PED 103 Chapter 10

breannurban's version from 2015-09-30 02:02


Question Answer
StressorAny physical or psychological event or condition that produces physical and emotional reactions.
Stress responseThe physical and emotional reactions to a stressor.
StressThe general physical and emotional state that accompanies the stress response.
Autonomic nervous systemThe branch of the nervous system that controls basic body processes; consists of the sympathetic and parasympathetic divisions.
Parasympathetic divisionA division of the autonomic nervous system that moderates the excitatory effect of the sympathetic division, slowing metabolism and restoring energy supplies.
Sympathetic divisionA division of the autonomic nervous system that reacts to danger or other challenges by almost instantly accelerating body processes.
NorepinephrineSympathetic nerves use this neurotransmitter on specific tissues to increase their function in the face of increased activity; when released by the brain, it causes arousal.
Endocrine systemThe system of glands, tissues, and cells that secretes hormones into the bloodstream to influence metabolism and other body processes. The sympathetic nervous system triggers this system.
HormoneA chemical messenger produced in the body and transported in the bloodstream to targeted cells or organs for specific regulation of their activities.
EpinephrineA hormone secreted by the medulla (inner core) of the adrenal gland that affects the functioning of organs involved in responding to a stressor; also called adrenaline.
CortisolA steroid hormone secreted by the cortex (outer layer) of the adrenal gland; also called hydro cortisone.
EndorphinsBrain secretions that have pain-inhibiting effects.
HomeostasisA state of stability and consistency in a person's physiological functioning.
Fight or flight reactionA defensive reaction that prepares a person for conflict or escape by triggering hormonal, cardiovascular, metabolic, and other changes. Heart and respiration rates accelerate to speed oxygen through the body. Hearing and vision become more acute. The liver releases extra sugar into the bloodstream to boost energy. Perspiration increases to cool the skin. The brain releases endorphins in case you are injured.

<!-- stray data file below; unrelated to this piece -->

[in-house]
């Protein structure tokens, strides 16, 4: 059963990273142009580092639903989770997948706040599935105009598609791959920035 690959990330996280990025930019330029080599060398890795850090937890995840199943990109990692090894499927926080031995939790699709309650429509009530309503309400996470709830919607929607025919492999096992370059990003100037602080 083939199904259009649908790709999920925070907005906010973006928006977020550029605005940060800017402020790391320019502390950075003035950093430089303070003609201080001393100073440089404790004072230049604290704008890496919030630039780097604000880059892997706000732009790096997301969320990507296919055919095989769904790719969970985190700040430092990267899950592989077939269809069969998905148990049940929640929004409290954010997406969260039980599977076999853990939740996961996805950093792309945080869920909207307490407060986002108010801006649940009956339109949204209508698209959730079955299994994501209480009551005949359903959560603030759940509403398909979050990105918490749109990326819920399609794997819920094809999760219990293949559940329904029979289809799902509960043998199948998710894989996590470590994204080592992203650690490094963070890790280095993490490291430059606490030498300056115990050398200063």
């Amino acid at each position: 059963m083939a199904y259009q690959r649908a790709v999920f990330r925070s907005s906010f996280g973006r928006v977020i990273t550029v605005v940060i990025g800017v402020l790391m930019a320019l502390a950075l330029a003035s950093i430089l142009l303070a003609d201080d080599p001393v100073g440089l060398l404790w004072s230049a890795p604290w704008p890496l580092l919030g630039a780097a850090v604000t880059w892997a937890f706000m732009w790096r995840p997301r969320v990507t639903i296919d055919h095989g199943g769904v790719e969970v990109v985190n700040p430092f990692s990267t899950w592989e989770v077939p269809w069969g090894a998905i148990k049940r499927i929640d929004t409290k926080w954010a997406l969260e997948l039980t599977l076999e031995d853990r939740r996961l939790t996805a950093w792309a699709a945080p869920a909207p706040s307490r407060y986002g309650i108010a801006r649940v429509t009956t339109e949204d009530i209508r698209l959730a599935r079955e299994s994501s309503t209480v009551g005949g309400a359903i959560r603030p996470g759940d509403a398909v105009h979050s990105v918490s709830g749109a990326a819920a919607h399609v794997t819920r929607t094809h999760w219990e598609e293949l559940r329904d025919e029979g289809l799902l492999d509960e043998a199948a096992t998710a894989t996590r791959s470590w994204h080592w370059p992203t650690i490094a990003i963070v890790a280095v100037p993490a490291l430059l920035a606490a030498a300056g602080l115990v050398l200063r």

Somatic nervous systemThe branch of the peripheral nervous system that governs motor functions and sensory information; largely under conscious control.
PersonalityThe sum of behavioral, cognitive, and emotional tendencies.This clearly affects how people perceive and react to stressors.
Type A personalityUltra competitive, controlling, impatient, aggressive, and hostile. These people have a higher perceived stress level and more problems coping with stress. They react explosively to stressors.
Type B personalityRelaxed and contemplative. These people are less frustrated by daily events and more tolerant of other's behaviors.
Type C personalitySuppress anger, difficulty expressing emotions, feelings of hopelessness and despair, and and exaggerated response to minor stressors.
EustressStress resulting from a pleasant stressor.
DistressStress resulting from an unpleasant stressor.
General Adaptation Syndrome (GAS)A pattern of stress responses consisting of three stages: alarm, resistance, and exhaustion. The physical responses is the same for both eustress and distress.
Alarm stageThis stage includes a complex sequence of events brought on by the fight or flight response. The body is more susceptible to disease or injury.
Resistance stageWith continued stress, the body develops a new level of homeostasis in which it is more resistant to disease and injury than normal.
Exhaustion stageA life-threatening type of physiological exhaustion.
Allostatic loadThe long-term negative impact of the stress response on the body.

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